The Public Accounts Committee (PAC) of Parliament will again summon three of the major players in the Public Finance Management (PFM) system that the House body believes knew more about Cashgate than they let on.
has learnt that PAC is not satisfied with the responses given by the Chief Secretary to the Government, Reserve Bank of Malawi (RBM) Governor and Accountant General in previous appearances to explain their laxity in allowing billions of public money to be stolen.
The dissatisfaction has prompted the parliamentary committee to call the trio for another round of questioning, according to a PAC report we have seen.
The forensic audit covering the period April to September 2013 has found that K20.3 billion was stolen under the watch of its custodians—Accountant General and RBM, which maintains 554 government accounts.
In its report on the review and analysis of the previous committee’s report that the House is only expected to debate at its next meeting in November, PAC states that it would summon the key stakeholders who appeared before this current and previous committees, especially the Accountant General and Chief Secretary, to present progress reports on what has happened since the revelations of the theft.
From the RBM Governor, the committee said it wanted to get explanations on why his officials were clearing cheques whose signatures were different from the specimen signatures at RBM “and to be informed on what the Governor had done with those negligent officers.”
During the previous interviews, RBM officials reported that when the signature specimen did not match, officials from Accountant General’s office just told them to pass the cheques because they were too tired or not in a good mood.
The committee also want to find out what measures the RBM had put in place to prevent a recurrence of the Cashgate.
When he appeared before the committee earlier this year, RBM Governor Charles Chuka told Parliament that banks were mandated to honour government cheques as per agreement between Treasury, RBM and the Accountant General.
It was only after Cashgate that a fresh memorandum of understanding (MoU) was signed between government and RBM removing such restrictions.
In an interview yesterday, RBM spokesperson Mbane Ngwira said the Governor would be ready to appear before the committee when summoned.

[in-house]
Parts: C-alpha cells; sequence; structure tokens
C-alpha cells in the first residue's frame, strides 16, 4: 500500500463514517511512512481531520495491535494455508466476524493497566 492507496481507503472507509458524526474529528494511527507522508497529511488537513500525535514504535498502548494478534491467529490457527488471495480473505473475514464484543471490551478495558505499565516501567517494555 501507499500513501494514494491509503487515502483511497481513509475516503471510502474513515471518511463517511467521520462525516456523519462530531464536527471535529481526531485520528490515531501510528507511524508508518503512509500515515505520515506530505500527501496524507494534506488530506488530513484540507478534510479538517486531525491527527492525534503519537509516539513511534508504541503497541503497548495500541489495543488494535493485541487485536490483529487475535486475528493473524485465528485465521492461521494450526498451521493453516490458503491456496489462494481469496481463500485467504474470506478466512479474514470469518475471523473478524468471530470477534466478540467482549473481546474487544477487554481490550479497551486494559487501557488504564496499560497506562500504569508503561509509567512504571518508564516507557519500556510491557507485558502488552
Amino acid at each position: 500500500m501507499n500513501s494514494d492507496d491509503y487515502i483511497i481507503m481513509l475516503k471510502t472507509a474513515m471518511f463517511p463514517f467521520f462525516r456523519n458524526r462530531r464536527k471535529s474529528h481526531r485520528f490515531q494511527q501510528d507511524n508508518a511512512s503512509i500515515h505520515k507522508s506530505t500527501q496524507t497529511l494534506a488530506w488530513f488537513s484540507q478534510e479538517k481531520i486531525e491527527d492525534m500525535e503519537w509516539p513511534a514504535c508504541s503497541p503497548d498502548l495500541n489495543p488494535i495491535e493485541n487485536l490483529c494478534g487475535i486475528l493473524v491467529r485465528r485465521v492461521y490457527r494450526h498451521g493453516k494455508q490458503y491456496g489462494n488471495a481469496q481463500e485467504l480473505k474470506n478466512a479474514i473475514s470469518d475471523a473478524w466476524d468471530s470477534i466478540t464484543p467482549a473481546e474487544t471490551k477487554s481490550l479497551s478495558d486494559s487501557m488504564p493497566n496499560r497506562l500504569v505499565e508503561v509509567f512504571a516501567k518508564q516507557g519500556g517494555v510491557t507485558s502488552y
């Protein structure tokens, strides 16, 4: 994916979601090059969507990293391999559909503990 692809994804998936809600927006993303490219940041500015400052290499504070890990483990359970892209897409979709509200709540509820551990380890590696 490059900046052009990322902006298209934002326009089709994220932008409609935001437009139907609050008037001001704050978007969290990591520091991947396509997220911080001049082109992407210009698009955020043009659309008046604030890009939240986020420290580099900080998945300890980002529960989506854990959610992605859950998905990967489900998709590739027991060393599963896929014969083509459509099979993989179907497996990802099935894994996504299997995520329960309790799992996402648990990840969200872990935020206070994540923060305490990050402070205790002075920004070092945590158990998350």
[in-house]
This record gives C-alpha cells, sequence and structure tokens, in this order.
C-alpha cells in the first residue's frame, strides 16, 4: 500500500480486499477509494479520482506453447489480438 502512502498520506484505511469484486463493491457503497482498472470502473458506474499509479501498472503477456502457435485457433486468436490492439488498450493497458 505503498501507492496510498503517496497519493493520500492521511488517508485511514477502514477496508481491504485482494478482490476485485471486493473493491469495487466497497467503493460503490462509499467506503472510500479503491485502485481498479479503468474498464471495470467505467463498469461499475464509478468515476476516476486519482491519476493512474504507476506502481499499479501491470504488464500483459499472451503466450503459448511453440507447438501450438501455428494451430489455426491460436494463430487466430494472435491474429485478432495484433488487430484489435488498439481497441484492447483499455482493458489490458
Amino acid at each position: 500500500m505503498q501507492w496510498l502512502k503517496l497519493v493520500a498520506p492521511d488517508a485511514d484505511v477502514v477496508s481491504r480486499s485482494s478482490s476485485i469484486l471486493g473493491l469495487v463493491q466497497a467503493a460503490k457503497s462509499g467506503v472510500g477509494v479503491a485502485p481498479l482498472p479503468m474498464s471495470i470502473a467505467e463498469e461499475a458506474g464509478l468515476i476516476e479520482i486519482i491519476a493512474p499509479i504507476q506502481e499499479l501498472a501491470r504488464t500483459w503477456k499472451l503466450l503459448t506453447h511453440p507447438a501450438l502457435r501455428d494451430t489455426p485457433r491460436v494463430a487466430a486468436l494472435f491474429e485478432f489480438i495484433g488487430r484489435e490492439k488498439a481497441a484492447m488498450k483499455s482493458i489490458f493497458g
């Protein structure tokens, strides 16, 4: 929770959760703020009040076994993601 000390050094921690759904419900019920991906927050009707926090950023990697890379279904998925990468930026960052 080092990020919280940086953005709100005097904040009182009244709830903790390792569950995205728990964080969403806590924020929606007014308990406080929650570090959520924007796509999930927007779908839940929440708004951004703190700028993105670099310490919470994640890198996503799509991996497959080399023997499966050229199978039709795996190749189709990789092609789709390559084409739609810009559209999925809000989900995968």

The RBM came under microscope when last October, The Nation investigations revealed new details showing that authorities instructed some commercial banks to honour all government cheques from any of their branches for any amount without any limit on behalf of the central bank.
This aspect of the Ifmis-induced Cashgate came as the nation grappled to understand how tens of billions of public funds could be cashed so easily and with such reckless abandon without RBM raising eyebrows during the transaction and as it was refunding overdrawn balances to commercial banks.
From the preliminary report of the Baker Tilly forensic audit, commercial banks were also found to be complicit in Cashgate and the committee plans to summon again the president of the Bankers Association of Malawi (BAM).
It was also the commercial banks that allegedly cleared questionable cheques with large sums of money without any restrictions.
The final Baker Tilly report has been submitted to Auditor General Stephenson Kamphasa who forwarded it to the Anti-Corruption Bureau (ACB), Director of Public Prosecutions (DPP) and Malawi Police Service (MPS) for action.
However, the report was not tabled before Parliament by Minister of Finance, Economic Planning and Development Goodall Gondwe during the just-ended meeting as earlier expected.
This means Malawians will have to wait a while longer to be appraised of the names of companies and individuals who siphoned billions of their taxes. The total loss now stands at K20 billion in a systematic plunder that involved public officers conniving with private sector firms and/or individuals.